Friends, we need more stories like this, not just because more cripple people should be able to walk given the amazing advances in medical science, but because the Gospel of Jesus Christ has this kind of power. My Methodist upbringing doesn’t usually lead me to believe in spiritual healing, nor does my seminary training to this point, but my life experience does confirm that faith in Jesus Christ is accompanied with POWER. It is power from the living God, Creator, Redeemer, and Sustainer of all that is, seen and unseen. It is power that breaks through systems of oppression that cripple as surely as a disease or gymnastics accidents. It is power that breaks through the apathy of a crystallized status quo. It is the power that strengthens sinews and quickens compassion of all that it touches. It is the power that raises an army supplied not with guns and tanks and Hellfire missiles but with empathy, solidarity, and a zeal for God’s holy justice.

See, the formerly lame man suffered not only his personal disability, but he was also caught in the social disability of his time. Anyone who couldn’t care for her- or himself due to a disability, whether in mind or body, had to survive on the charity of other people. Praise God, he was in a Jewish community that was governed (at least socially) by Mosaic Law which mandates care for those who can’t care for themselves. Of course, in desperately poor society where most people were just north of starvation themselves, it’s hard to imagine that panhandlers knew any kind of security, whether in food, lodging, or body.

Peter and John enter the scene with the knowledge and personal witness that the status quo is not the only option. They knew, not just with head knowledge but with the unshakable experience of an encounter with the greatest power the universe has ever seen or will ever see again, that pain, suffering, and death don’t always win. They knew that the new rule, the new reign, the new emerging reality is resurrection. Peter and John, empowered by the Holy Spirit on Pentecost, are two of the first evangelists, that is the heralds of the new reign of the resurrected Christ.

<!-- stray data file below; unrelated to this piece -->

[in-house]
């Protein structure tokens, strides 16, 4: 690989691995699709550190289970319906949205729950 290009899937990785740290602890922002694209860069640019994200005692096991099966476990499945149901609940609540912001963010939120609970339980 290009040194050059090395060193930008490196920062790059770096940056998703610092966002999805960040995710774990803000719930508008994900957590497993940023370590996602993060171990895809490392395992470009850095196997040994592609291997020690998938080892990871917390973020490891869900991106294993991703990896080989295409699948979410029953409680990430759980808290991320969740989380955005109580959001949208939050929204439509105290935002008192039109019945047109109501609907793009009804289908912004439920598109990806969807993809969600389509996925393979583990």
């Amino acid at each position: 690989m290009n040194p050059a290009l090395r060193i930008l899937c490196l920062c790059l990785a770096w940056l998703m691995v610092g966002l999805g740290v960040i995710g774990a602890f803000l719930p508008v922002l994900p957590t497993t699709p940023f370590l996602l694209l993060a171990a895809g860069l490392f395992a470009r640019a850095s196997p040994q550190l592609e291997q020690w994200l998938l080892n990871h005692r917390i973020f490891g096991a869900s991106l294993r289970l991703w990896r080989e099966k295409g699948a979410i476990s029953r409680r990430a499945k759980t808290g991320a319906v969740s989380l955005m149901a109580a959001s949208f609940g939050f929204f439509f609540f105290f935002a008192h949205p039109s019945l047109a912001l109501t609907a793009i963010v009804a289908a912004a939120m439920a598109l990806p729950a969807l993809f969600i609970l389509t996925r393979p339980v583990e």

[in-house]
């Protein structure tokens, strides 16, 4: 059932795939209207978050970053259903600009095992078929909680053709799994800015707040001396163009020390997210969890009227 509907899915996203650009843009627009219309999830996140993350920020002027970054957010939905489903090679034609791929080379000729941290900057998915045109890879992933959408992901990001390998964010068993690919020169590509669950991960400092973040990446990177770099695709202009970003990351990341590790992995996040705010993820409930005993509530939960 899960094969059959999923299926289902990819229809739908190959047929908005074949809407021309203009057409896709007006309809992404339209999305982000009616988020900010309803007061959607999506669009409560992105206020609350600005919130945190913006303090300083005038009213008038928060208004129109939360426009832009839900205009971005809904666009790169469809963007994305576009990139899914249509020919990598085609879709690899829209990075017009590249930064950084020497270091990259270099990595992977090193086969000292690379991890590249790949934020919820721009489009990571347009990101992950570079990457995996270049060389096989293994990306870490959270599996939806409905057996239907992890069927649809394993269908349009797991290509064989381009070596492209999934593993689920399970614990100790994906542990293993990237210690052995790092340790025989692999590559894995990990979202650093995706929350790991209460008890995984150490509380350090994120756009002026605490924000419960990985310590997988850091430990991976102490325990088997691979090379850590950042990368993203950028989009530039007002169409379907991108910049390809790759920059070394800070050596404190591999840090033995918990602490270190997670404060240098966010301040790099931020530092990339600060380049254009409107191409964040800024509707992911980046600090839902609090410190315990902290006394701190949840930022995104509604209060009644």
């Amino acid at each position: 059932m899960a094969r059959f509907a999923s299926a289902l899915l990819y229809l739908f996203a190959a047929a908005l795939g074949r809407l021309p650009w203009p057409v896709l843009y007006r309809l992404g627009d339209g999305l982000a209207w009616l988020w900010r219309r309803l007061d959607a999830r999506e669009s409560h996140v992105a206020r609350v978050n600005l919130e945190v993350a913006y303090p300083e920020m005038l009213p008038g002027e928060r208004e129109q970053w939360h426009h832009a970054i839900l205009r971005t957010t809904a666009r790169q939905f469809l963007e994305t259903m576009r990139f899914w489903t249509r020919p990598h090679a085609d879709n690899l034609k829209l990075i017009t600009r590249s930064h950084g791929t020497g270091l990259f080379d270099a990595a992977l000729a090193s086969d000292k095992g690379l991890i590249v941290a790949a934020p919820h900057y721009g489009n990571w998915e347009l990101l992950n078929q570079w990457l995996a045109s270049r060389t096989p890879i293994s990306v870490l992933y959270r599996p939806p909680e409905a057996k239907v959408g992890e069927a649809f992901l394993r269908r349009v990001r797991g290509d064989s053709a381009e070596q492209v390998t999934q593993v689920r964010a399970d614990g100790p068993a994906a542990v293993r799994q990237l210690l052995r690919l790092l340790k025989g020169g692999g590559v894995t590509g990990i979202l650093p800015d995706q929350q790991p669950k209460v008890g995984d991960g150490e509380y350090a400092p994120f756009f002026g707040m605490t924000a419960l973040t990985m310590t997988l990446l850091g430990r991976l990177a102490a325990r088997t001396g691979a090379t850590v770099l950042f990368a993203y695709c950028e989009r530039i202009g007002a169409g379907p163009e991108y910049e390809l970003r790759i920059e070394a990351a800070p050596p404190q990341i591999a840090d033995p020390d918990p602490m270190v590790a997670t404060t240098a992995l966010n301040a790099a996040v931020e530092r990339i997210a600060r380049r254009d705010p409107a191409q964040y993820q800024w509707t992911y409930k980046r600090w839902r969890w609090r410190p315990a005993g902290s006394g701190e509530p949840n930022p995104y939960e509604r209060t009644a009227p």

Before I go on and on about how earth-shattering and hell-harrowing this Good News really is, I feel the pragmatism of my Methodist upbringing surging up. You see, friends, Peter and John are able to be vehicles for God’s grace because they were prepared to do so. The passage that precedes this healing story is perhaps the most famous description of the first-generation apostolic community. Acts 2:43-47 tells how the believer shared all their possession in common so everyone would have enough to live well and they spent “much time together in the temple”, yes, that same Temple where Peter and John had the occasion to heal the lame man. Peter and John were evangelists in the traditional sense, proclaiming the Gospel to folks who had never experienced it before, but they were also living a life that made such proclamation possible. When Peter said, “I give you what I have”, that’s just what he had been doing since Jesus ascended into heaven some undisclosed time earlier. His reality was marked by sharing with the folks around him, including the power of the resurrected Christ, so the healing was simply the most natural thing in the world for Peter. Similarly, the practice of “going up to the Temple” where all manner of people would be, provided the perfect stage for sharing the Gospel. We don’t know how many times Peter and John passed by this group of panhandlers in the Temple before the miraculous healing occurred, but the discipline of being with people outside of their small, tight-knit apostolic community provided the opportunities to share what they had. In the Wesleyan tradition, I think that falls somewhere between personal and social holiness, but it is certainly sanctifying grace at work.